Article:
We teachers must begin to try to look at our ideas and our teaching through the eyes of someone who knows nothing, can accept nothing unproven, and cannot tolerate inconsistency and paradox. We must try to free our teaching from ambiguity, confusion, and self-contradiction.

Cuisenaire rods:

The beauty of Cuisenaire rods is not only that they enable the child to discover, by himself, how to carry out certain operations, but also that they enable him to satisfy himself that these operations really work, really describe what happens. One can *see* strong connections between the world of rods and the world of numbers. We need to use these materials to enable children to make for themselves, out of their own experience and discoveries, a solid and growing understanding of the ways in which numbers and the operations of arithmetic work. Our aim must be to build soundly, and if this means that we must build more slowly, so be it. The work of the children themselves will tell us.

Knowledge, learning, understanding, are not linear. They are not little bits of facts lined up in rows or piled up one on top of another. A field of knowledge, whether it be math, English, history, science, music, or whatever, is a territory, and knowing it is not just a matter of knowing all the items in the territory, but of knowing how they relate to, compare with, and fit in with each other.

With thought, practice, and luck we should be able to devise problems that children can do in ways which, being their own, will be of use to them. Such problems could make up a kind of self-adjusting learning-machine, in which the child himself makes the program harder as he becomes more skillful. But this approach to mathematical learning, and other kinds as well, will require teachers to stop thinking of *the *way or *the best *way to solve problems. We must recognize that children who are dealing with a problem in a very primitive, experimental, and inefficient level, are making discoveries that are just as good, just as exciting, just as worthy of interest and encouragement, as the more sophisticated discoveries made by more advanced students. When Dorothy discovers, after long painful effort, that every other number can be divided into 2 equal rows, that every third number can be divided into 3 equal rows, she had made just as great an intellectual leap as those children who, without being told, discovered for themselves some of the laws of exponents.

In other words, the invention of the wheel was as big a step forward as the invention of the airplane–bigger, in fact. We teachers will have to learn to recognize when our students are, mathematically speaking, inventing wheels and when they are inventing airplanes; and we will have to learn to be as genuinely excited and pleased by wheel inventors as by airplane inventors. Above all, we will have to avoid the difficult temptation of showing slow students the wheel so that they may more quickly get to work on the airplanes. In mathematics certainly, and very probably in all subjects, knowledge which is not genuinely discovered by children will very likely prove useless and will be soon forgotten.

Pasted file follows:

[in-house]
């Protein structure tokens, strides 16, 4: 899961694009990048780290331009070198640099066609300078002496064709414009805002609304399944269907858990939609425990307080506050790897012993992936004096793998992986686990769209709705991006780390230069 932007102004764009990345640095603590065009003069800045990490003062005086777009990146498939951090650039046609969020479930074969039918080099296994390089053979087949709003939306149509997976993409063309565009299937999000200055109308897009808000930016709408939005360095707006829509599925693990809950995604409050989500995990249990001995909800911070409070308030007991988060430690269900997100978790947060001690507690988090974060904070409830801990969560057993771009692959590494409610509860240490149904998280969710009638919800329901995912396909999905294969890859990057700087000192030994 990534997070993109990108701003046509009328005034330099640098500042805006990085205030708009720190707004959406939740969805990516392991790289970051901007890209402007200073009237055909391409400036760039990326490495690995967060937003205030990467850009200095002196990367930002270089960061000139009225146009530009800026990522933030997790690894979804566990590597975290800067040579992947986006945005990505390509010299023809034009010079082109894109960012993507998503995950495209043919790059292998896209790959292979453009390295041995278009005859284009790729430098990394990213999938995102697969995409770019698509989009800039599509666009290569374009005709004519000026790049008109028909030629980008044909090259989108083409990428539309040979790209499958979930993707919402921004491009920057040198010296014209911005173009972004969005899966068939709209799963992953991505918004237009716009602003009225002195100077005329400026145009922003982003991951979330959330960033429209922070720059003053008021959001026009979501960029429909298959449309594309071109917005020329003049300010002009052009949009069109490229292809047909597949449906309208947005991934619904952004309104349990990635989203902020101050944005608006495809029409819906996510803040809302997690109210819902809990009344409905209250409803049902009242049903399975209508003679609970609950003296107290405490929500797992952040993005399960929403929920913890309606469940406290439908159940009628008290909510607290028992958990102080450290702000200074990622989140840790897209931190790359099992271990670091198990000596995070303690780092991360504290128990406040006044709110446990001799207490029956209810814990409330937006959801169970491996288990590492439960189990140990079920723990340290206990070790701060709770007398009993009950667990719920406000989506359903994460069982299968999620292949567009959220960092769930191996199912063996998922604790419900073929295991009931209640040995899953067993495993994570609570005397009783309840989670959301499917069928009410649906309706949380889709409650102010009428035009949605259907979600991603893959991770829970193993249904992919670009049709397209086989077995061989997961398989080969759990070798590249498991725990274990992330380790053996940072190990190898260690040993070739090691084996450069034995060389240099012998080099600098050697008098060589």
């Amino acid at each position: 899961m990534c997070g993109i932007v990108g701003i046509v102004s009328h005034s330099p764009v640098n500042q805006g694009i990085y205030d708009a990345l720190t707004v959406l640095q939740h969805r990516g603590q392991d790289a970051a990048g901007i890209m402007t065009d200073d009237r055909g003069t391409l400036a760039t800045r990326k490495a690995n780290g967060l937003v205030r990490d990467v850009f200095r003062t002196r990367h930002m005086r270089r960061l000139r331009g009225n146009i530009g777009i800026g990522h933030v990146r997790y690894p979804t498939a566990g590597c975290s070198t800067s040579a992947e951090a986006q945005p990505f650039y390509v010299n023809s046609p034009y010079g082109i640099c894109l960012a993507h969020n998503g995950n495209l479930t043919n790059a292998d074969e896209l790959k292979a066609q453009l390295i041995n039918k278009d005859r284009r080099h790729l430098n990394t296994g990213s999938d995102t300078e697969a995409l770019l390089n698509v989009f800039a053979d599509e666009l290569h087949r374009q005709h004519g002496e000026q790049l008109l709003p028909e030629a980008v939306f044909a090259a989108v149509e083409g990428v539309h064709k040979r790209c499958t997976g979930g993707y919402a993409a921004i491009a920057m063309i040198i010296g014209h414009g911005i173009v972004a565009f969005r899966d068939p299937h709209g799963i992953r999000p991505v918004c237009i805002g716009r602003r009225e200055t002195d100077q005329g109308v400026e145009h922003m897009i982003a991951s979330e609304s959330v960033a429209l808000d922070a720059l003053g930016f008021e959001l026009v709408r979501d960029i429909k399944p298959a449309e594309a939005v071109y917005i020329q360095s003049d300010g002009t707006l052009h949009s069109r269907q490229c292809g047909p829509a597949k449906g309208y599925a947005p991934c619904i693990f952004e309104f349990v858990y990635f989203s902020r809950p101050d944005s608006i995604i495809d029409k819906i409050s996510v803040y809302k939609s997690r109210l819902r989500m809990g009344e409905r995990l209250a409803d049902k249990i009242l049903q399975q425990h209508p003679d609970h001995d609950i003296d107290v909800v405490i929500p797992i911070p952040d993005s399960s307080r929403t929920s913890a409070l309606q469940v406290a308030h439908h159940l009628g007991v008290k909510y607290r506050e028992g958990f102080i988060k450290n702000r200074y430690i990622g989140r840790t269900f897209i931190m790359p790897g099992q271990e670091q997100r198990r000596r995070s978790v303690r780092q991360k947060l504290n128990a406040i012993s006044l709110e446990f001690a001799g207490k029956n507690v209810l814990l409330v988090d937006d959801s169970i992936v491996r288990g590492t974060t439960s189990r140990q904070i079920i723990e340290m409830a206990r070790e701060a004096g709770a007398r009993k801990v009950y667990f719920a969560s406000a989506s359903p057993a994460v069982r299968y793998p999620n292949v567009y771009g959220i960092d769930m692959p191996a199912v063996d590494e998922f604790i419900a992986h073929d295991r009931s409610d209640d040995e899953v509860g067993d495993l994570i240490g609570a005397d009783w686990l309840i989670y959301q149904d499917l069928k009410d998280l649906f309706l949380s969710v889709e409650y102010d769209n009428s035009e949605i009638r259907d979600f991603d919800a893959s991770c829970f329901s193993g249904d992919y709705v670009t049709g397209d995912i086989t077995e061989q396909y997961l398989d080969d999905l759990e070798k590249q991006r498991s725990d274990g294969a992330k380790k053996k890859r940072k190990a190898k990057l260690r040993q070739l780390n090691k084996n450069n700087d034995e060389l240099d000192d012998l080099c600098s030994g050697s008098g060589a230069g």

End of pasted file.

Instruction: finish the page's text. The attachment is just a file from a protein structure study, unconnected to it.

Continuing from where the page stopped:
What then should we do about making the world of numbers and math accessible, interesting, and understandable to children?

A few good principles to keep in mind: (1) Children do not need to be “taught” in order to learn; they will learn a great deal, and probably learn best, without being taught. (2) Children are enormously interested in our adult world and what we do there. (3) Children learn best when the things they learn are embedded in a context of real life called “the continuum of experience.” (4) Children learn best when their learning is connected with an immediate and serious purpose. What this means in math is simply this: the more we can make it possible for children to see how we use numbers,* and** to use them as we use them*, the better.

We should introduce children to numbers by giving them or making available to them as many measuring instruments as possible–rulers, measuring tapes (in both feet and meters), scales, watches and stopwatches, thermometers, metronomes, barometers, light meters, decibel meters, scales, and so on. Whatever we measure in our lives and work, we should try to measure so that children can see us doing it, and we should try to make it possible for them to measure the same things, and let them know how we are thinking about the things we have measured.

Children are interested in themselves, their own bodies, their growth, quickness, strength. Children might measure their own size, strength, and speed, and how these things change over time and vary with different conditions. Thus children might measure their own respiration and pulse rate, then exercise violently for a while, then measure their breathing and pulse rate again, then measure it at intervals to see how long it takes it to get down to normal. Or children might do various tests of speed and strength, running timed distances or lifting weights or doing other exercises, and see what happens when they try to do this a second time, and how their performance varies with the amount of rest they have, and how their speed or strength, and their recovery times, vary from week to week or from month to month.

Aside from involving numbers, all this is *true *science.